By Devon Aragona
There is no denying that Findlay, though striving for diversity, sometimes has a hard time breaking free of its traditional and rather conservative viewpoints. But a growing club on campus is striving to help change those view points by providing opportunities to be educated on diversity and tolerance and have a secure place to ask questions.
United: The University of Findlay’s gay-straight alliance was formed in 2010. Upon its inception, it faced some negative backlash from more conservative members of the staff and community. Over time, the club has hosted social and educational events that have changed the minds of skeptics and has also become one of the largest on campus with over 100 members.
United was established as a safe place for anyone to come and become educated and ask questions about the topics of gender and sexual diversity, amongst other things.
“We want this to be a safe place for everyone to learn, and ask questions,” said Sydney LeVan, senior social work major and president of United. “Meetings usually start with an icebreaker, then we talk about what we are doing during the semester, and then we always end with a discussion topic that has some sort of educational piece to it. We always ask that no one asks what someone else’s sexual orientation or identity is.”
The organization wants students to feel comfortable around people of all genders, sexual orientations, or sexual identities, no matter their own preferences.
“My mom raised me to believe ‘I don’t care what you do if you are two consenting adults,’ and that is something that I still live by,” said Will Adeboyejo, junior digital media major and LGBT United ally. “This organization supports that belief and is a good way to learn new things. It is also a good way to help yourself become more politically correct when going into the workforce.”
United aims to help educate and prepare students for a workforce and a world where times and lifestyles are changing and are often diverse.
“This is a big social issue in America and it is changing. Gaining knowledge on social issues that affect our elected officials is something that everyone should be aware of,” said Adeboyejo. “Since we elect officials, having a knowledge base about what these officials will have to deal with is important. They will eventually have to vote on this issue.”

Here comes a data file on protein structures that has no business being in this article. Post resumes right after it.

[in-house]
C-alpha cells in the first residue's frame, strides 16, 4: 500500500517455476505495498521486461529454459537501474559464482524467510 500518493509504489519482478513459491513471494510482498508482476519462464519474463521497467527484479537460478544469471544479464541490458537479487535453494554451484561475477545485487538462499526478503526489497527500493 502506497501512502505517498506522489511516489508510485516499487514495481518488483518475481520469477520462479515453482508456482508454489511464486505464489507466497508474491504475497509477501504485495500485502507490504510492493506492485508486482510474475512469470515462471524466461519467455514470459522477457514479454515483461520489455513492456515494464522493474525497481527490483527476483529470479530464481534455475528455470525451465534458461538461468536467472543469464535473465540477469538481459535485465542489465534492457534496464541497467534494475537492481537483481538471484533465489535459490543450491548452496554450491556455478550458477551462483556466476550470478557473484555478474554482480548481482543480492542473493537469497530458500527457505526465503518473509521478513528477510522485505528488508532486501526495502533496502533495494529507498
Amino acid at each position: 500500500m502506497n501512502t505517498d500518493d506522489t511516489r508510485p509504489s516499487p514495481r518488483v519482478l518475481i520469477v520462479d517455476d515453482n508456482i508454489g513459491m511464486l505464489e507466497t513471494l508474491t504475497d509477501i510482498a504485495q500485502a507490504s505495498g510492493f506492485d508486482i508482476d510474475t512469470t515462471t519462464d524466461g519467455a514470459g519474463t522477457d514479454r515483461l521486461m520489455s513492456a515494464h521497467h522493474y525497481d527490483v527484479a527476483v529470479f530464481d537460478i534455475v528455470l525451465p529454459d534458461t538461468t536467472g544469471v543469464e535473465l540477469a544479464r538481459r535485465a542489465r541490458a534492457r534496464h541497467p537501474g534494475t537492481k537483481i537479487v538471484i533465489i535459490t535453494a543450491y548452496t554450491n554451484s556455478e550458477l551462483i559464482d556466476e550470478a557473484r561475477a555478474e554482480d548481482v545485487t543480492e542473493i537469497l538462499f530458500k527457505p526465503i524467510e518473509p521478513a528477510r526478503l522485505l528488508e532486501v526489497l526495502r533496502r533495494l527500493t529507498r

Findlay students who have become a part of the group appreciate such a place.
“When I came to Findlay, I didn’t think that anything like this existed on campus, a resource center that was a safe space,” said Cat Brown, a nursing major junior and United members.
United members want to invite people from all viewpoints to come and learn, no matter religious affiliations, orientations, and other personal classifications.
“A misconception is that this is just for gay people or transgenders, but that is something we want to address. This is for everyone,” said SchauDon Herd, junior environmental science and occupational safety, and United treasurer. “We want to diversify the campus.”
United is working to increase education not just for students, but for faculty as well.
An upcoming event that is United is sponsoring is safe space training for faculty and staff. On March 20, faculty and staff can come and learn about how to handle LGBT matters that may arise with students, how to be more aware of the topic, and to ask questions.
“Staff is encouraged to come and ask questions, and learn how to handle discrimination and be aware of the topic,” said Lex Renner, senior English major and vice president of United. “At the end we will give participants stickers that they can put out to let students know that that professor projects a safe space in the learning environment.”
United will also be offering panels of students that can come to classes and speak to students in order to answer any questions that they may have about LGBT.
The largest educational tool that has been added by the club is the LGBT resource center in the social work house on Morey Street. The office is home to books that have been donated by supporters and brochures collected by the club, as well as human resources.
“The United resource center is just another opportunity to help students who have questions, who want to talk about any personal experiences or issues that they may be dealing with, and so on. United officers staff the office for two hours a day, five days a week,” said Renner.
LeVan encourages UF students to not only come for advice or questions, but to hang out and socialize.
“We want this to be a place where anyone can go and feel safe. They can come do homework, ask us questions, a safe place to talk to someone else about something, really anything” LeVan says.
Along with staffing the resource center and holding meetings, the club also likes to have a little fun with their events.
The largest event that the club holds, the drag queen show, will have its third consecutive appearance on March 25 in the Alumni Memorial Union from 7 to 10 p.m. This year, the show will include both drag queens and kings.
“Half of the proceeds go to the club and the other half go to the AIDS resource center in Toledo,” said Renner.
United meets every other Tuesday in the Gardner Fine Arts Pavillion at 9 p.m. in the Malcolm dining room.
If students have any questions, they are encouraged to email Sydney LeVan at email@example.com or check out the office hours on their Facebook page, facebook.com/UnitedUF